• Nevin

    Once again the Ministerial Code.

    If Ritchie submitted both parts of the legal advice to the FMDFM and to Robinson should she not have awaited their replies before going to the Assembly?

  • Mick

    It’s from their office Nev. ‘They’ refers to the FM and DFM.

    Thanks for the transcription. That Poots quote is fascinating since it implies that the mere presence of a legal challenge would put her ultra vires, whereas the way we can read it now is that she was only Ultra Vires because she made the announcement before talking to the excutive. That sounds like spin to me.

    It’s nonsensical spin too, since a legal challenge was pending either way! This may not be as muddled as you fear.

  • Briso

    Another bloody ‘minded’ 🙂

    It’s all very muddled.

    Posted by Nevin on Oct 22, 2007 @ 08:19 AM

    No Nevin, a “might be minded”! 😉

  • Nevin

    Mick, have you noted the confusion between the use of ‘Executive’ and ‘FMDFM’? Of course, the Chuckle Brothers might think they are the Executive … and (the dour) Robbo might think he is one of the Chuckle Brothers.

    If Poots recollection is accurate then the FMDFM and Ritchie may be spinning – out of control. Of course, Poots might not be distinguishing between the Executive and FMDFM.

  • Mick

    Fascinating elision Nev. Probably worth a post later.

    The role of the Finance Minister here is fascinating too. It’s almost as though he were Prime Minister (ie, primus inter pares of the Executive) and Martin and Ian were the joint Presidency.

    That is not the way the Agreement was supposed to work, but is perhaps the way it has to work with Dr Paisley unable/unwilling to get involved in such complex issues.

    Of course, whilst they may be complex, they also betoken where the real powerlines lie.

  • Nevin

    Sorry to repeat the words of the Dourman:

    “The Executive agreed, without any division, at its meeting last week [October 8] how a decision on this matter should be taken. It was agreed that certain actions were required before she would even decide the matter, never mind make an announcement on it. The DSD Minister did not act in accordance with the Executive’s decision. She rushed to make her statement without keeping the conditions set out by the Executive.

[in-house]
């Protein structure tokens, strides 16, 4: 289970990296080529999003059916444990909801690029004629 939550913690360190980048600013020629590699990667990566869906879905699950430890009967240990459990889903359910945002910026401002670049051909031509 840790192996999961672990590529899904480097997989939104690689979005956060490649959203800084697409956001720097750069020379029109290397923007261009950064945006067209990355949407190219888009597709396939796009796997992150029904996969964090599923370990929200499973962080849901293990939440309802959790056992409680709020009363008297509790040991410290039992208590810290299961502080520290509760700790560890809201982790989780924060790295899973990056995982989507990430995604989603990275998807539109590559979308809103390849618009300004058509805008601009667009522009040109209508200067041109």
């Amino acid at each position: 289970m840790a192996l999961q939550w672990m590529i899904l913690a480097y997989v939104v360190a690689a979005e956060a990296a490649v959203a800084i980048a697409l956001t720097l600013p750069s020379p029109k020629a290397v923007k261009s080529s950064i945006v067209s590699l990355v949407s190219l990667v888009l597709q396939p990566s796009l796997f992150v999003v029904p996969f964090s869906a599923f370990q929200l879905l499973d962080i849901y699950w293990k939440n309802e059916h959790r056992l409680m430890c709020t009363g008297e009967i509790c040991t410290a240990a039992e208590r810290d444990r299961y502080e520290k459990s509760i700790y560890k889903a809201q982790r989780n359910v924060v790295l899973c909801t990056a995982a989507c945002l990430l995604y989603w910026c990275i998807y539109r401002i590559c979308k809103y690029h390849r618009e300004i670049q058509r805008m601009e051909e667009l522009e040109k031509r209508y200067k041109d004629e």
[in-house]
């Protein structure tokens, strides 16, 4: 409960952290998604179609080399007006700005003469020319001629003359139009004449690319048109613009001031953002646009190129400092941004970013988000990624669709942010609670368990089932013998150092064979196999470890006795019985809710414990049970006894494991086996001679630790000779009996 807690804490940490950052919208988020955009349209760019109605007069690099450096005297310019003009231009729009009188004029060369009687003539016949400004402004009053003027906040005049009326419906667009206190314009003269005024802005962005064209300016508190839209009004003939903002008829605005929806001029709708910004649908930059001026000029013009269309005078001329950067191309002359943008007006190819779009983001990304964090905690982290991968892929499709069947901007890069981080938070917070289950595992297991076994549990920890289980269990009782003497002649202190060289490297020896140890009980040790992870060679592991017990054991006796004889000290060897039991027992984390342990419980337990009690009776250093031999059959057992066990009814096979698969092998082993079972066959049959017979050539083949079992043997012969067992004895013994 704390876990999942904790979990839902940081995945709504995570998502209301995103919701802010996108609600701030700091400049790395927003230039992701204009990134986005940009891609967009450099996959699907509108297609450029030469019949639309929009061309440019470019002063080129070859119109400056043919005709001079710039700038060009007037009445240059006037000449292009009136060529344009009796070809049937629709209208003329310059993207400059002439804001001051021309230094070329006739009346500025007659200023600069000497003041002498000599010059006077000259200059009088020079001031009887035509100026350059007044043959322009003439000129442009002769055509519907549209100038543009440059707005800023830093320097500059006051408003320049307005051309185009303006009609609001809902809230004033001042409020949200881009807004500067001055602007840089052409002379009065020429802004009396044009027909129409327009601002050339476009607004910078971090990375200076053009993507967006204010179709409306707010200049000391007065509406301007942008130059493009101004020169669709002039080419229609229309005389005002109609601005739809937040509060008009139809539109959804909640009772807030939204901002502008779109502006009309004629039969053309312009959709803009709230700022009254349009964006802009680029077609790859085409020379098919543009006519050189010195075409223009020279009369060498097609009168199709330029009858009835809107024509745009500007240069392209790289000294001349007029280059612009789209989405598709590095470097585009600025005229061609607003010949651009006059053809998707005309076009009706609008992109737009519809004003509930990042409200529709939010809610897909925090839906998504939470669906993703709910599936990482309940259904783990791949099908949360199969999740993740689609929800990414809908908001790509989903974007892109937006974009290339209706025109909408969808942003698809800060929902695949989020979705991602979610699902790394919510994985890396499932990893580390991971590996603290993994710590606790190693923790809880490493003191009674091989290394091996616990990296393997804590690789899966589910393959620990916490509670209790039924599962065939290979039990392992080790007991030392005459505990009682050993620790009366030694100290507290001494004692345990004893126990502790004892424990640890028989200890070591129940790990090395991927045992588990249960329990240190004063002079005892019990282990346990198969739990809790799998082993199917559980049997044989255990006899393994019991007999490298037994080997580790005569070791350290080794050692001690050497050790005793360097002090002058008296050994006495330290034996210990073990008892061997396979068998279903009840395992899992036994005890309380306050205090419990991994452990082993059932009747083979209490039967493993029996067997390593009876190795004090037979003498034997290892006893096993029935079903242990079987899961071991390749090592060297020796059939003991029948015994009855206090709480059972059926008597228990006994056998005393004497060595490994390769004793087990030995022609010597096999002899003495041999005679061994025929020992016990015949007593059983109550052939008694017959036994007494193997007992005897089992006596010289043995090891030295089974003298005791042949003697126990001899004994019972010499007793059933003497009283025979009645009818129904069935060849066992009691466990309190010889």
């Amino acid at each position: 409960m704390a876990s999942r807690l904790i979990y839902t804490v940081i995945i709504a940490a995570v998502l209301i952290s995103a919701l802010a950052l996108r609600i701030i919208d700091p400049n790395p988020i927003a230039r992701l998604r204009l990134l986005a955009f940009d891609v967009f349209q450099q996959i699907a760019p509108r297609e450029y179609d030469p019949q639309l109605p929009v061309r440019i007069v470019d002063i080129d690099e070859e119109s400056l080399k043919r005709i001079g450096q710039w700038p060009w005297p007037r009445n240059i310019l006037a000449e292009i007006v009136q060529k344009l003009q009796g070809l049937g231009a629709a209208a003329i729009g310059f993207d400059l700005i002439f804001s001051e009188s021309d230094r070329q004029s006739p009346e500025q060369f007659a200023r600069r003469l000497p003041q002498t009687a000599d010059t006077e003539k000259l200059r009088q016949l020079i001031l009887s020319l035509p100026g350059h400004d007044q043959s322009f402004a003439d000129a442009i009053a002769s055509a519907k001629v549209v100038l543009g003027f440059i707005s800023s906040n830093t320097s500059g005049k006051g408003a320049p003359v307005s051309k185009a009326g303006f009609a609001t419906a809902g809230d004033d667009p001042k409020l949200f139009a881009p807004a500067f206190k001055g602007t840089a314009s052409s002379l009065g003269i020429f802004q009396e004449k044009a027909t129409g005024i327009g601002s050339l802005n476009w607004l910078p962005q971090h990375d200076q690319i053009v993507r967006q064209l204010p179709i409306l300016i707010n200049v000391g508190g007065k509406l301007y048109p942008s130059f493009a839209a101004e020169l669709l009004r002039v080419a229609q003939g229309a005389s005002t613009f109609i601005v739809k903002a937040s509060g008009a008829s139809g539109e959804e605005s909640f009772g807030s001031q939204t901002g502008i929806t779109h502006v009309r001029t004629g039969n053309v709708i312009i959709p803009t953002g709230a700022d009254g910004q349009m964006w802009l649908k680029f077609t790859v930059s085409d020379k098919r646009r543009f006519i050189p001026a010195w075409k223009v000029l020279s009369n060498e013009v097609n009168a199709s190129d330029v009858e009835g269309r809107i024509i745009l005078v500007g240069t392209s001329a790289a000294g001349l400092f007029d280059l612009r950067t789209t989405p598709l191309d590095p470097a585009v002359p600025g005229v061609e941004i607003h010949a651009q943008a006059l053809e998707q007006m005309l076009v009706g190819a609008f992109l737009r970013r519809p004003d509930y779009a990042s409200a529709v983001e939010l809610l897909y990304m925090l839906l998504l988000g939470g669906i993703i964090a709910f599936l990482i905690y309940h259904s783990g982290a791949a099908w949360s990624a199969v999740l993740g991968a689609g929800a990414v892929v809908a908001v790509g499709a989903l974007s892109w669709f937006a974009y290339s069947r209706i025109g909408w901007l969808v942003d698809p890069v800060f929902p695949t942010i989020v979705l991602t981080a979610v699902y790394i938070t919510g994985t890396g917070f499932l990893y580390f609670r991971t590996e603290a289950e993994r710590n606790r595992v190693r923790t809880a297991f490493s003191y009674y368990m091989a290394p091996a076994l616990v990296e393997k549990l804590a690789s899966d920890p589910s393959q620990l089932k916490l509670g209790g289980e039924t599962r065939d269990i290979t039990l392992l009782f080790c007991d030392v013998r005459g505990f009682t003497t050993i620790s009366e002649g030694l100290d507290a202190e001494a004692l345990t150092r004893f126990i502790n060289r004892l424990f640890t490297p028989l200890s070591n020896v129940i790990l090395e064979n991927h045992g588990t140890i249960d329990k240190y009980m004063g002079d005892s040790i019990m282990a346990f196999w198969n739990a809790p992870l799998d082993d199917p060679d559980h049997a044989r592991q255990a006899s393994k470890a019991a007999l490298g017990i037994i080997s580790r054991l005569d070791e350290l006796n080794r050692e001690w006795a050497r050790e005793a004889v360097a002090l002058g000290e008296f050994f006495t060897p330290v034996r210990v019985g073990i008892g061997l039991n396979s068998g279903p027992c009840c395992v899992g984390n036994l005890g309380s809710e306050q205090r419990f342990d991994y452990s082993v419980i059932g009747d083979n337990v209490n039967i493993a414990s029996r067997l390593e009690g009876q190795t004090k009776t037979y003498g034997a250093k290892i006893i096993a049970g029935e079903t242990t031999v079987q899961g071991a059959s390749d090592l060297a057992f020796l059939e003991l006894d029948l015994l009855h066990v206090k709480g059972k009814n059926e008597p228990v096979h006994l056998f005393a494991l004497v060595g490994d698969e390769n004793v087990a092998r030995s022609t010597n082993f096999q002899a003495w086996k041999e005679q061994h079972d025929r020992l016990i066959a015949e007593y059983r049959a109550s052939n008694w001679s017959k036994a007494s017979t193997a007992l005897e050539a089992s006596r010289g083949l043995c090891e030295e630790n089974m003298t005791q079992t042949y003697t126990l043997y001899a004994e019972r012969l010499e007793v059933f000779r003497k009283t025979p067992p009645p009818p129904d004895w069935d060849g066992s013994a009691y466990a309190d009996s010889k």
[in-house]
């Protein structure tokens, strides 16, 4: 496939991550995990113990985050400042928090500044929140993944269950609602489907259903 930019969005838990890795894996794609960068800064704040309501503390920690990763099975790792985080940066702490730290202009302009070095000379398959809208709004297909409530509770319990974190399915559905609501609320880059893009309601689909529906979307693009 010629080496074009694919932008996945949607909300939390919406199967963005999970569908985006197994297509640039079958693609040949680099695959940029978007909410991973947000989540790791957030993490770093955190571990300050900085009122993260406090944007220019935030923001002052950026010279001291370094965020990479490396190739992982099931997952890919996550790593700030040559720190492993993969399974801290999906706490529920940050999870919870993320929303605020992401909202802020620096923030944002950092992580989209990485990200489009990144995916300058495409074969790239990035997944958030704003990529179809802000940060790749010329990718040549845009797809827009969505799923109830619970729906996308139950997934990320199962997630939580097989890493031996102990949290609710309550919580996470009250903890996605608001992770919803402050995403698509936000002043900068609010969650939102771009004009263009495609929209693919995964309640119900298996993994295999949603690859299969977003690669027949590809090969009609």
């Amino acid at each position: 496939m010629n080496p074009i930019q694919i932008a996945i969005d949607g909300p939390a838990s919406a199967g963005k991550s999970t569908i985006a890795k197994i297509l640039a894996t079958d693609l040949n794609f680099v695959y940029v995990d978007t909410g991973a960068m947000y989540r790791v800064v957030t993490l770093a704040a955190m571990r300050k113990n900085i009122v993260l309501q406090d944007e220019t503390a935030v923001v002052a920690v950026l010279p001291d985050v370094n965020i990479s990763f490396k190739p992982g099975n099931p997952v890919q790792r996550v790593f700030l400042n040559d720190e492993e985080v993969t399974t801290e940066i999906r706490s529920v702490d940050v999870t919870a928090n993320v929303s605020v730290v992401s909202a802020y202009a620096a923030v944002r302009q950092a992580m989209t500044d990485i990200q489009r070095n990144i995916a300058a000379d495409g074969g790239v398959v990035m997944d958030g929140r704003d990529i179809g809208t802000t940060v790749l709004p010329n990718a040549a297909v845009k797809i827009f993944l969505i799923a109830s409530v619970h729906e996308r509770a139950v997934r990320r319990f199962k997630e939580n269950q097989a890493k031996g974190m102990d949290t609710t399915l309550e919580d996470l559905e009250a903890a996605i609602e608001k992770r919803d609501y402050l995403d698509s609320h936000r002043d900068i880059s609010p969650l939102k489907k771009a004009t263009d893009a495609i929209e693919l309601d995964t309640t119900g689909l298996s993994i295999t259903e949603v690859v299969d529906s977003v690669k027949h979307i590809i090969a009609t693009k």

Before she made her statement the Minister was warned by Officials she would be breaching the Ministerial Code but chose to dismiss the advice.

    Under the new Ministerial Code every Minister is bound by Executive decisions and must act in accordance with those decisions. The Ministerial Code has statutory authority. The DSD Minister has therefore breached the Ministerial Code.

    The Minister was asked to take legal advice from the recognised official source – the Departmental Solicitor’s Office (she did not have such legal advice prior to the Executive meeting in spite of the advanced stage of the process).

    The Minister claims her decision has been underpinned and supported by both the Departmental Solicitor’s Office legal opinion and that of “independent” legal advice she also received. One is entitled to wonder why the Minister would have sought a second opinion if the Official legal advice was supporting her position.

    The official legal advice the Minister received not only warned her she was vulnerable to a successful legal challenge but it helpfully set out the process to be followed in order that a lawful decision could be taken on such matters.

    Before she made her statement the Minister was warned by Officials that she was not acting in accordance with legal advice but chose to dismiss the advice.

    Robbo says it was her decision to make and announce following ‘certain actions’. What precisely were these actions? Poots certainly expected her to honour her ‘promise’ and bring the matter back to the Executive, not just the FMDFM.